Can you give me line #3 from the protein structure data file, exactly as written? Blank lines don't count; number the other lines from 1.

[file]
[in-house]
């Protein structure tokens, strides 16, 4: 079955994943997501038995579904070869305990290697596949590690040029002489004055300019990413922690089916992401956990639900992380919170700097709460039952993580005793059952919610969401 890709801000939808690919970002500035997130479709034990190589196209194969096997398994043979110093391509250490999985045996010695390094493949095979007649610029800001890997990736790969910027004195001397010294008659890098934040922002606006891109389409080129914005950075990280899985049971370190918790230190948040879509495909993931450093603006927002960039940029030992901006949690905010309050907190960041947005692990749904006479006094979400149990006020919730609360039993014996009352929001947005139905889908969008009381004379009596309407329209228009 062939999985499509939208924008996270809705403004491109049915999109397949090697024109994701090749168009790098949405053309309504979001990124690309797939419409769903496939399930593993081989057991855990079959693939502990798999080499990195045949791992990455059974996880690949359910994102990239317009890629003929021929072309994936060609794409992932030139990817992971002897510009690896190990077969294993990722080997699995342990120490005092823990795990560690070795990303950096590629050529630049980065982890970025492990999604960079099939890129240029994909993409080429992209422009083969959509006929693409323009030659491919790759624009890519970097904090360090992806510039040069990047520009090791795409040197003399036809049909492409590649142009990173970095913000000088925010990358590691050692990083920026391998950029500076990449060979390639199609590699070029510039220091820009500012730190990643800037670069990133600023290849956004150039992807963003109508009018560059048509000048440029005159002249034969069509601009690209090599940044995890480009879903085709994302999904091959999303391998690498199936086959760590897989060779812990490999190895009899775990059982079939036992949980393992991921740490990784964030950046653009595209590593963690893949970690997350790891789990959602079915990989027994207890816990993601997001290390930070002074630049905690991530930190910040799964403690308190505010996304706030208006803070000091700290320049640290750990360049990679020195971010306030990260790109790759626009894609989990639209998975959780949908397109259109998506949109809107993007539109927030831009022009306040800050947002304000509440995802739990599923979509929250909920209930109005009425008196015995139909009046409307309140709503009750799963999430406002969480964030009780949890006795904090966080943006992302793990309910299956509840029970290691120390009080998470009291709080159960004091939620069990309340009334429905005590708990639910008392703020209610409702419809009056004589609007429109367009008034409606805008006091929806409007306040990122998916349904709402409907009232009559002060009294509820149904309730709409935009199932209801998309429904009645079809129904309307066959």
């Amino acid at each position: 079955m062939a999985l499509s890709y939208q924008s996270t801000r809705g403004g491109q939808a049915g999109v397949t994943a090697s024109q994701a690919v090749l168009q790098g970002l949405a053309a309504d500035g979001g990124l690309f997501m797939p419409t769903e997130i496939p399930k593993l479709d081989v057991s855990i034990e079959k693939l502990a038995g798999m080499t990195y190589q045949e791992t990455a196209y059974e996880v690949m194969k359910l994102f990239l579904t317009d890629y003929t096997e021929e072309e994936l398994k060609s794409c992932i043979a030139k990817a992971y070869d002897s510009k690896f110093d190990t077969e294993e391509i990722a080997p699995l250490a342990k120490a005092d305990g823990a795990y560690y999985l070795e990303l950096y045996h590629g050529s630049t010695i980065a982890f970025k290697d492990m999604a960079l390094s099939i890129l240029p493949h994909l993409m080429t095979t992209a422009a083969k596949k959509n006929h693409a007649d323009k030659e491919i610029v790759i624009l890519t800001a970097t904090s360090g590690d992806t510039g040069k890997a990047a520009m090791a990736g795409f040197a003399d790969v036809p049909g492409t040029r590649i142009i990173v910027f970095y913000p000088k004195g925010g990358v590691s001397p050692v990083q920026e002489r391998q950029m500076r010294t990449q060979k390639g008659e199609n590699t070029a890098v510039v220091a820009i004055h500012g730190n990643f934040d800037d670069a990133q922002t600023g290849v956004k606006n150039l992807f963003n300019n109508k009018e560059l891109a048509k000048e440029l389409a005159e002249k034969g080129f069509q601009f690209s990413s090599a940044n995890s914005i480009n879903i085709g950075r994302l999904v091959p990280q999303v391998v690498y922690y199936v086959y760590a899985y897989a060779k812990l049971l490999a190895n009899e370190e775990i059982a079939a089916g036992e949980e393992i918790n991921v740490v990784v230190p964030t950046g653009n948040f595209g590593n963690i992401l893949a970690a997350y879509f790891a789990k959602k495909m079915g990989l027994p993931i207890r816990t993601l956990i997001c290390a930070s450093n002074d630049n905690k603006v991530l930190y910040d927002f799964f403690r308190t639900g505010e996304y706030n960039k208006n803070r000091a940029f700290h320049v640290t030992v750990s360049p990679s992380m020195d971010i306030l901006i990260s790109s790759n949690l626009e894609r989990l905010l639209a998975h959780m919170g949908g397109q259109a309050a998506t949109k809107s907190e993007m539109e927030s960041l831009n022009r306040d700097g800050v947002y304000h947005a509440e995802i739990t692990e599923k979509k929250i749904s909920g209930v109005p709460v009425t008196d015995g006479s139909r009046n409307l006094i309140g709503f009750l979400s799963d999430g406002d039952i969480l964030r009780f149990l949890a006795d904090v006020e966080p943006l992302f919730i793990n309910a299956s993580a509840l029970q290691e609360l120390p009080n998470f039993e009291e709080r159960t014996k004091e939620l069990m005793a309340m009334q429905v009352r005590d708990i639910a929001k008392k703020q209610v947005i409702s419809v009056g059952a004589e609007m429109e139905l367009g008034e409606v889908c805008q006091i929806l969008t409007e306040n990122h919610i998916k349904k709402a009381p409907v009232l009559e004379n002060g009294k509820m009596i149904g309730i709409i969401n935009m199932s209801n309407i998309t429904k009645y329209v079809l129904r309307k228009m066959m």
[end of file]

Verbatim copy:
């Amino acid at each position: 079955m062939a999985l499509s890709y939208q924008s996270t801000r809705g403004g491109q939808a049915g999109v397949t994943a090697s024109q994701a690919v090749l168009q790098g970002l949405a053309a309504d500035g979001g990124l690309f997501m797939p419409t769903e997130i496939p399930k593993l479709d081989v057991s855990i034990e079959k693939l502990a038995g798999m080499t990195y190589q045949e791992t990455a196209y059974e996880v690949m194969k359910l994102f990239l579904t317009d890629y003929t096997e021929e072309e994936l398994k060609s794409c992932i043979a030139k990817a992971y070869d002897s510009k690896f110093d190990t077969e294993e391509i990722a080997p699995l250490a342990k120490a005092d305990g823990a795990y560690y999985l070795e990303l950096y045996h590629g050529s630049t010695i980065a982890f970025k290697d492990m999604a960079l390094s099939i890129l240029p493949h994909l993409m080429t095979t992209a422009a083969k596949k959509n006929h693409a007649d323009k030659e491919i610029v790759i624009l890519t800001a970097t904090s360090g590690d992806t510039g040069k890997a990047a520009m090791a990736g795409f040197a003399d790969v036809p049909g492409t040029r590649i142009i990173v910027f970095y913000p000088k004195g925010g990358v590691s001397p050692v990083q920026e002489r391998q950029m500076r010294t990449q060979k390639g008659e199609n590699t070029a890098v510039v220091a820009i004055h500012g730190n990643f934040d800037d670069a990133q922002t600023g290849v956004k606006n150039l992807f963003n300019n109508k009018e560059l891109a048509k000048e440029l389409a005159e002249k034969g080129f069509q601009f690209s990413s090599a940044n995890s914005i480009n879903i085709g950075r994302l999904v091959p990280q999303v391998v690498y922690y199936v086959y760590a899985y897989a060779k812990l049971l490999a190895n009899e370190e775990i059982a079939a089916g036992e949980e393992i918790n991921v740490v990784v230190p964030t950046g653009n948040f595209g590593n963690i992401l893949a970690a997350y879509f790891a789990k959602k495909m079915g990989l027994p993931i207890r816990t993601l956990i997001c290390a930070s450093n002074d630049n905690k603006v991530l930190y910040d927002f799964f403690r308190t639900g505010e996304y706030n960039k208006n803070r000091a940029f700290h320049v640290t030992v750990s360049p990679s992380m020195d971010i306030l901006i990260s790109s790759n949690l626009e894609r989990l905010l639209a998975h959780m919170g949908g397109q259109a309050a998506t949109k809107s907190e993007m539109e927030s960041l831009n022009r306040d700097g800050v947002y304000h947005a509440e995802i739990t692990e599923k979509k929250i749904s909920g209930v109005p709460v009425t008196d015995g006479s139909r009046n409307l006094i309140g709503f009750l979400s799963d999430g406002d039952i969480l964030r009780f149990l949890a006795d904090v006020e966080p943006l992302f919730i793990n309910a299956s993580a509840l029970q290691e609360l120390p009080n998470f039993e009291e709080r159960t014996k004091e939620l069990m005793a309340m009334q429905v009352r005590d708990i639910a929001k008392k703020q209610v947005i409702s419809v009056g059952a004589e609007m429109e139905l367009g008034e409606v889908c805008q006091i929806l969008t409007e306040n990122h919610i998916k349904k709402a009381p409907v009232l009559e004379n002060g009294k509820m009596i149904g309730i709409i969401n935009m199932s209801n309407i998309t429904k009645y329209v079809l129904r309307k228009m066959m």